Congressional Research Service’s Report on F-35

Congressional Research Service has published a report on the F-35
Joint Strike Fighter Project that examines the current status and the future of the US military’s most important aviation project.

Published on 31st March, 2020, the report briefly examines the current situation of the project, gives information about the procurement statistics. According to the report, current DOD plans call for acquisition of a total of 2,456 F-35s.

The F-35A (DoD)

The report examines the over-pricing and slow progress of the project with the high-technology of the products. It implies that the F-35 promises significant advances in military capability and states “like many high technology programs before it, reaching that capability has put the program above its original budget and behind the planned schedule.”

According to the report the Administration’s proposed FY2021 defense budget requested about $11.4 billion in procurement funding for the F-35 program. This would fund the procurement of 48 F-35As for the Air Force, 10 f-35Bs for the Marine Corps and 20 F-35Cs for the Navy and Marines. Current Department of Defense plans call for acquiring a total of 2,456 F-35s for the Air Force, Marine Corps, and Navy at an estimated total acquisition cost, as of December 2018, of about $340.5 billion in constant FY2012 dollars.

The variants of F-35 JSF (DoD)

The US Air Force plans to procure 1,763 F-35As, the conventional takeoff and landing (CTOL) variant of the aircraft. F-35As are set to replace Air Force F-16 fighters and A-10 attack aircraft and possibly F-15 fighters. CRS states that: “if the F-15/F-16 combination represented the Air Force’s earlier-generation ‘high-low’ mix of air superiority fighters and more-affordable dual-role aircraft, the F-22/F-35 combination might be viewed as the Air Force’s intended future high-low mix.”

The term high-low mix refers to a force consisting of a combination of high-cost, high capability aircraft, and lower-cost, more affordable aircraft. Procuring a high-low mix is a strategy for attempting to balance the goal for having a minimum number of very high capability tactical aircraft to take on the most challenging projected missions and the goal of being able to procure tactical aircraft sufficient in total numbers within available resources to perform all projected missions.

Definition from: ‘F-35 Joint Strike Fighter (JSF) Program: Background and Issues for Congress’, J. Gertler, 2009

The Marine Corps plans to procure 353 F-35Bs, the short takeoff and vertical landing (SVTOL) version of the F-35. This SVTOL variant will replace Marine Corps’ AV-8B Harrier vertical/short takeoff and landing attack aircraft and Marine Corps F/A-18A/B/C/D strike fighter, which are CTOL aircraft. The USMC has decided not to procure the newer F/A-18E/F strike fighter and instead wait for the F-35B in part because the F/A-18E/F is a CTOL aircraft, and the Marine Corps prefers aircraft capable of vertical operations. This aligns with their focus on using them aboard vessels like the Wasp class amphibious assault ship.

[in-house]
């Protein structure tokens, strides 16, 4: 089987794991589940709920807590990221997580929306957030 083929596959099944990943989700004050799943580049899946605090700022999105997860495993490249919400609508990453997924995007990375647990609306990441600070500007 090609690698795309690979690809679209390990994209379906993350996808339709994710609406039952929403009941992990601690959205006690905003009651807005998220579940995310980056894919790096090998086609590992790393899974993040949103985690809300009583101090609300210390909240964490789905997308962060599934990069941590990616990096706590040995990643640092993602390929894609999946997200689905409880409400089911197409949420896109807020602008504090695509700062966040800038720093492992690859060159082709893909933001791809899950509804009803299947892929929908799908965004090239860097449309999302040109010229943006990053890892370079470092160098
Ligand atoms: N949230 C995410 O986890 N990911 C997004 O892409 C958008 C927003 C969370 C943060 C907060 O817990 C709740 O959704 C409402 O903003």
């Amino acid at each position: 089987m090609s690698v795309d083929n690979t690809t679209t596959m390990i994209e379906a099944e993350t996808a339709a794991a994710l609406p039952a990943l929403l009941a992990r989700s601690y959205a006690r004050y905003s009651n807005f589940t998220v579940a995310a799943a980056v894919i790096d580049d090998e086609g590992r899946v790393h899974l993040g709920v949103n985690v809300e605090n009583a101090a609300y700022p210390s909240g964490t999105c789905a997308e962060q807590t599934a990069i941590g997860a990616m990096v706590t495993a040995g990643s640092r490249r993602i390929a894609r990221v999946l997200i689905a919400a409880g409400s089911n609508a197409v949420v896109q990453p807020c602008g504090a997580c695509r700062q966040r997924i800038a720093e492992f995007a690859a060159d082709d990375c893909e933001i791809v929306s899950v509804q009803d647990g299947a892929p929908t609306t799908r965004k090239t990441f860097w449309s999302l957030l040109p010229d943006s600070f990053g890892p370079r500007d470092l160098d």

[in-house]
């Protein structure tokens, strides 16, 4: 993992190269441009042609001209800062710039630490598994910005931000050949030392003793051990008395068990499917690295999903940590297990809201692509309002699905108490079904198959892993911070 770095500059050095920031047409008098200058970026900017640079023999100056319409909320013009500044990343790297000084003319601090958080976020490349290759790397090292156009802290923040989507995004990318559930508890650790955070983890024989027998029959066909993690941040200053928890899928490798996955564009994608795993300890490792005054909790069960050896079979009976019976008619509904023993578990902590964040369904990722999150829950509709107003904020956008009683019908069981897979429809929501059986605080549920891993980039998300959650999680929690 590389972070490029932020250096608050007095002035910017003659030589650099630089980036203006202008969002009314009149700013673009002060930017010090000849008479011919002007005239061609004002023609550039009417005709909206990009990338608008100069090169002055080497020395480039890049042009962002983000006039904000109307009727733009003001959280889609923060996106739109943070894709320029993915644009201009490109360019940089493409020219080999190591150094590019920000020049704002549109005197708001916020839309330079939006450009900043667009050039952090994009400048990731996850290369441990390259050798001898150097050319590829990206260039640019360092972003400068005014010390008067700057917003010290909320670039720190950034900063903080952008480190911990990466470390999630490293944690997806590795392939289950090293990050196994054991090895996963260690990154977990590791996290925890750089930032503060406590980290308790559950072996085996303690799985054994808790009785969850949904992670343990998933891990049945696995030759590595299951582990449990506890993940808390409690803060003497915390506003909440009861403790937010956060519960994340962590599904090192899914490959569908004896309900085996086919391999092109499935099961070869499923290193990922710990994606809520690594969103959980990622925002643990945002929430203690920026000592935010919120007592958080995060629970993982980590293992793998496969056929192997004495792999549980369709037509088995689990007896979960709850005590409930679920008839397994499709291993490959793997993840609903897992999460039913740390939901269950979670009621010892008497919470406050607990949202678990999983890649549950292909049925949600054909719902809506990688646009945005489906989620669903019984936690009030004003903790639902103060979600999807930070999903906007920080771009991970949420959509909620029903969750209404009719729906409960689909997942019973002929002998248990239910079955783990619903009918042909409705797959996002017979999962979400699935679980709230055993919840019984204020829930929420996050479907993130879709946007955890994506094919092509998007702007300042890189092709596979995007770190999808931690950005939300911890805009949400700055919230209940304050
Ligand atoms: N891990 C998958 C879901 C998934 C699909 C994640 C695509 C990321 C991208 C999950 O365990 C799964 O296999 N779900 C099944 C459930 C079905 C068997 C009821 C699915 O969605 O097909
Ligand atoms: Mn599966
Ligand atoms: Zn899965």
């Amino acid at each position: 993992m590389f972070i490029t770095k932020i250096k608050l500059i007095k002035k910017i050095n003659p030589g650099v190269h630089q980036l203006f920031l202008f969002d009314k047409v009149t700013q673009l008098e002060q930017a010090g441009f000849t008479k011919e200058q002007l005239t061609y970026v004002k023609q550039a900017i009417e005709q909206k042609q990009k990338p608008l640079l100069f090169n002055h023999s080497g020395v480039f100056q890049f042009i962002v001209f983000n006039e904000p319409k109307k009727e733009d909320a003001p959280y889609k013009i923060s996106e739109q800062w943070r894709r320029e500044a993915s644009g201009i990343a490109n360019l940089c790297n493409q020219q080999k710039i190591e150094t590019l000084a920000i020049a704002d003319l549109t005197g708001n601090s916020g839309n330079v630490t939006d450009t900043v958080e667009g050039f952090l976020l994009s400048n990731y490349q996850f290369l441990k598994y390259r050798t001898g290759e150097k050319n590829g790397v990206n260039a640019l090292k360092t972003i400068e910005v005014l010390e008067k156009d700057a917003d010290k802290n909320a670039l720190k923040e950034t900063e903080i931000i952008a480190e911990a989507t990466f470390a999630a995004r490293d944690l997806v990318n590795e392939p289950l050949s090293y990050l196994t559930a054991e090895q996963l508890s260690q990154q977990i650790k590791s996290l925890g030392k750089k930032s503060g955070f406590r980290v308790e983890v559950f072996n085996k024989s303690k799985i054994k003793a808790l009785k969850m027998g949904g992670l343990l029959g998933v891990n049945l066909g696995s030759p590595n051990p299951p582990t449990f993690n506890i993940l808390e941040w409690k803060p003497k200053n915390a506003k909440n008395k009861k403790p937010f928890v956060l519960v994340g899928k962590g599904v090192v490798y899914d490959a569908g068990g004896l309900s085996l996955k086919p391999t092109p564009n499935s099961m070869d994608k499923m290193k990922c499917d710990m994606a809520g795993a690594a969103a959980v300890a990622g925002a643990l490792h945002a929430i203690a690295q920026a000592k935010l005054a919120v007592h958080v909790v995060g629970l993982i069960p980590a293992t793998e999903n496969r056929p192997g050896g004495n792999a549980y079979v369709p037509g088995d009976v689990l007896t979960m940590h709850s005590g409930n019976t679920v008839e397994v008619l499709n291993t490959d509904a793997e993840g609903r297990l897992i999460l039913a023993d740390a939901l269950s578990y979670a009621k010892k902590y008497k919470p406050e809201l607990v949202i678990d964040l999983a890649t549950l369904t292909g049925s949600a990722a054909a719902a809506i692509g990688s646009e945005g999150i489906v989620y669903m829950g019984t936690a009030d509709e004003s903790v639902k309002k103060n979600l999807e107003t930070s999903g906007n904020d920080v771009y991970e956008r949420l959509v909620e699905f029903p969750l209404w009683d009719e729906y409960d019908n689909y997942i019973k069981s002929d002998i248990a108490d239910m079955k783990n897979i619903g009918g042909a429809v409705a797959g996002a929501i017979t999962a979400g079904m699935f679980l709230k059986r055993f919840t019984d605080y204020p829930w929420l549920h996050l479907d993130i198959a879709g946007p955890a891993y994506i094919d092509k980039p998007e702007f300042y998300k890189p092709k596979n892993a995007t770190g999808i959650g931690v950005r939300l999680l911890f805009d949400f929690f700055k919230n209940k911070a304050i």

The F-35B (DoD)

The Navy plans to procure 273 F-35Cs, a carrier-suitable CTOL version of the aircraft, and the USMC will also procure 67 F-35Cs. The F-35C is also known as the ‘CV’ version of the F-35, ‘CV’ is the naval designation for aircraft carrier. The Navy plans in the future to operate carrier air wings featuring a combination of F/A-18E/Fs and F-35Cs.

The F-35 is currently in low-rate initial production, with 500 aircraft delivered as of February 2020. At least 353 of those are in US service. Four to five aircraft are currently delivered each month.

The F-35 Joint Program Office is set to be reformed or eliminated as section 146 of the FY2017 National Defense Authorization Act required DoD to examine alternative management structures for the F-35 program. The report notes that: “Proponents argued that the overhead structure of a joint office, even if needed for the development of a joint aircraft, is not needed once production has been established, and further that the F-35 is functionally three separate aircraft, with much less commonality than earlier envisioned.”

Since 2015, the cost of operations and sustainment for the F-35 fleet’s lifecycle has been estimated at over $1 trillion. The US Air Force has subsequently been acquiring the F-15EX fighter, in part suggesting that its operating costs are significantly lower than the next generation multi-role fighters.

The report implies the possible sustainability problems that F-35s will face in the future. In the future the F-35 may be competing with the more developed versions of F-15EX and F/A18E/F for budget allocation.

The full report is available here.